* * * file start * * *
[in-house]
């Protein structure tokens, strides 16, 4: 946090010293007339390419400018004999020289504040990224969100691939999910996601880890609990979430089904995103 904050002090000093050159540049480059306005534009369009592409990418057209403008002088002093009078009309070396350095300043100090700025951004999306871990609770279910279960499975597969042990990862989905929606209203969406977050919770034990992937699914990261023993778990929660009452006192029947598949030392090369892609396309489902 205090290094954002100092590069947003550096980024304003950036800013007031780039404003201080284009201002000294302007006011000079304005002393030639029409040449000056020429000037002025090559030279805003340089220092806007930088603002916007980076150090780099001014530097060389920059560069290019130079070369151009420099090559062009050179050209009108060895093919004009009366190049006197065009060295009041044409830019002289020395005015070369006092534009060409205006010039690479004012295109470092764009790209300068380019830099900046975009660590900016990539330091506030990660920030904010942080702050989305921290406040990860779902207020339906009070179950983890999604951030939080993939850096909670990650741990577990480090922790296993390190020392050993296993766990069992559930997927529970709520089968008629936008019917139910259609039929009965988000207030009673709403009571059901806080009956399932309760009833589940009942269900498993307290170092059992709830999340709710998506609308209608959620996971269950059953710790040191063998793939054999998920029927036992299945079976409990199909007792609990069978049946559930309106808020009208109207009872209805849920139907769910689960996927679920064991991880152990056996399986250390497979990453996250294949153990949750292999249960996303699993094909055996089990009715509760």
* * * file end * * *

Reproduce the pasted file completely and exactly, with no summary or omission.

[in-house]
């Protein structure tokens, strides 16, 4: 946090010293007339390419400018004999020289504040990224969100691939999910996601880890609990979430089904995103 904050002090000093050159540049480059306005534009369009592409990418057209403008002088002093009078009309070396350095300043100090700025951004999306871990609770279910279960499975597969042990990862989905929606209203969406977050919770034990992937699914990261023993778990929660009452006192029947598949030392090369892609396309489902 205090290094954002100092590069947003550096980024304003950036800013007031780039404003201080284009201002000294302007006011000079304005002393030639029409040449000056020429000037002025090559030279805003340089220092806007930088603002916007980076150090780099001014530097060389920059560069290019130079070369151009420099090559062009050179050209009108060895093919004009009366190049006197065009060295009041044409830019002289020395005015070369006092534009060409205006010039690479004012295109470092764009790209300068380019830099900046975009660590900016990539330091506030990660920030904010942080702050989305921290406040990860779902207020339906009070179950983890999604951030939080993939850096909670990650741990577990480090922790296993390190020392050993296993766990069992559930997927529970709520089968008629936008019917139910259609039929009965988000207030009673709403009571059901806080009956399932309760009833589940009942269900498993307290170092059992709830999340709710998506609308209608959620996971269950059953710790040191063998793939054999998920029927036992299945079976409990199909007792609990069978049946559930309106808020009208109207009872209805849920139907769910689960996927679920064991991880152990056996399986250390497979990453996250294949153990949750292999249960996303699993094909055996089990009715509760």